If your bank isn't signed up, it'll be using the old system, where the only information it'll use is the sort code and account number, meaning if these details are wrongly entered the cash could end up in a stranger's bank account.

    If you end up sending money to the wrong account, here's what you need to do and what happens then:

    • Contact your bank straightaway to let it know about the mistake. While banks can't stop payments that have already been made, contacting it as soon as possible will help speed up the process of sorting it out. It's a good idea to keep a note of all correspondence you have with the bank and also to make a note of exactly when the error was made. If you know the mistake you made (for example, you used the wrong sort code), then make a note of that too.

    • Your bank will act within two working days of you telling it. And it doesn't matter if you discovered your mistake after a week or even a year... though it's good financial sense to keep an eye on your account(s) to make sure your payments have reached the right recipient.

    • As long as there are no disputes, your money will be returned within 20 working days. Where there's clear evidence of a genuine mistake, your bank will contact the receiving bank on your behalf requesting that the money isn't mistakenly spent by the person who accidentally received it, and you'll get your money back.

    If there are issues, for instance if the person you accidentally sent it to refuses to return it, you'll be notified of the outcome of the bank's investigation within 20 working days from the point that you let it know.

  • As well as offering in-credit interest or bonuses for switching, some current accounts now pay rewards for holding the account and meeting certain criteria, such as paying in a set amount each month or having direct debits.

    A few of these, such as the Halifax Reward Account and Co-op Bank's Everyday Rewards scheme, are paid with basic-rate tax already deducted. Others, including Barclays Blue Rewards, are paid without any tax removed.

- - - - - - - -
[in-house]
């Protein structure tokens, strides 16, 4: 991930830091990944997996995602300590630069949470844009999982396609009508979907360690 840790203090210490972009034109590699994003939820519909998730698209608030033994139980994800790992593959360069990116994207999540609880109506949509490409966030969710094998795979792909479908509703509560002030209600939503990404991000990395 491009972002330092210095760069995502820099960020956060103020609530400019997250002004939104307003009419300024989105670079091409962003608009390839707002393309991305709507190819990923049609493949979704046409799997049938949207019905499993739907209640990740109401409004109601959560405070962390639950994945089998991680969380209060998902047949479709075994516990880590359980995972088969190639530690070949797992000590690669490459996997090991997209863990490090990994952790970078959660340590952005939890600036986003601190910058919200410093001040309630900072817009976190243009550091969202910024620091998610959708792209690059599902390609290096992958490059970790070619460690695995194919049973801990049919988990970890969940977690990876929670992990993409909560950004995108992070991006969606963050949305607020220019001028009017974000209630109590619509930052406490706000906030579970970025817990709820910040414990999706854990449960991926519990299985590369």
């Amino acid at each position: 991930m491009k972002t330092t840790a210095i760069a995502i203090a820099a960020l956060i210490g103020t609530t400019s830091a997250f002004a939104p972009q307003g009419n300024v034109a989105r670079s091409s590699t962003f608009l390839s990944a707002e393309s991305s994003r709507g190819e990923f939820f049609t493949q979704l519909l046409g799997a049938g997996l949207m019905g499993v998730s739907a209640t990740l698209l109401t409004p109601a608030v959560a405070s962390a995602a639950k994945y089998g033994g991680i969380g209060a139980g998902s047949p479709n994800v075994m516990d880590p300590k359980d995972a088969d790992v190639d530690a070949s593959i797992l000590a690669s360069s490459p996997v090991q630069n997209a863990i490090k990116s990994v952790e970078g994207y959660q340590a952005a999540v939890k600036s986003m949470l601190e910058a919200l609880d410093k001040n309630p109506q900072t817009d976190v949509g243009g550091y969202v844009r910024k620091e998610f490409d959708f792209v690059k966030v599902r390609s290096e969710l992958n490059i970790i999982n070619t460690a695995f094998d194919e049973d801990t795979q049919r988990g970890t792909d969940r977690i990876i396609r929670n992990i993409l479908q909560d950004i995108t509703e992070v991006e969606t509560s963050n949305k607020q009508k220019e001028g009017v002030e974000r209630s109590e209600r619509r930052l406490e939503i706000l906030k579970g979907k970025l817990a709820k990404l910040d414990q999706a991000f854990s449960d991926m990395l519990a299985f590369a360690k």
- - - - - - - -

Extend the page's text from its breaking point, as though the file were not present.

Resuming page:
These payments don't count as savings income for tax purposes and instead are classed as 'annual' or 'miscellaneous' payments. This means that the rewards don't count towards your personal savings allowance, and they're liable to be taxed.

    If you're a non-taxpayer, you should claim back any tax taken using the R40 form. Higher and additional-rate taxpayers may need to pay more via tax returns.

  • In the UK, old, now-dormant accounts hold millions of pounds that lay unclaimed – and if you've switched several times, you may still have old accounts that were never closed.

    It's straightforward to get it back – we've full details in the Reclaim forgotten cash guide.

  • A direct debit is where you give permission to a company to take money from your bank account, and the amount can vary depending on what you're paying for. You have very little control over how much money is taken, though the company you're paying will tend to send you a statement informing you of how much will be taken and when. And the direct debit guarantee means you're entitled to a refund if there are any errors in the payment.

    A standing order is an instruction from you, to your bank, to pay a fixed amount of money to an account. You can send a standing order to any account, bill, mortgage payment or organisation. You have full control over how much and how frequent the payments should be, as you set them up yourself.

    A recurring payment (or continuous payment authority – CPA) is where you give a company your card details, and they use them to set up a regular or continuous payment from your card. You'll know if it's a recurring payment if you give the company your 16-digit card number, rather than your bank account number and sort code.

    They're usually used if you're paying for a subscription, like a TV streaming service or recipe box. With these payments you have very little control over how much or when they'll take out your money, and you usually won't be informed that the company will be taking a payment.

    However, you can ask your bank to cancel them, as well as asking the retailer if you want to end the service. See Recurring payments.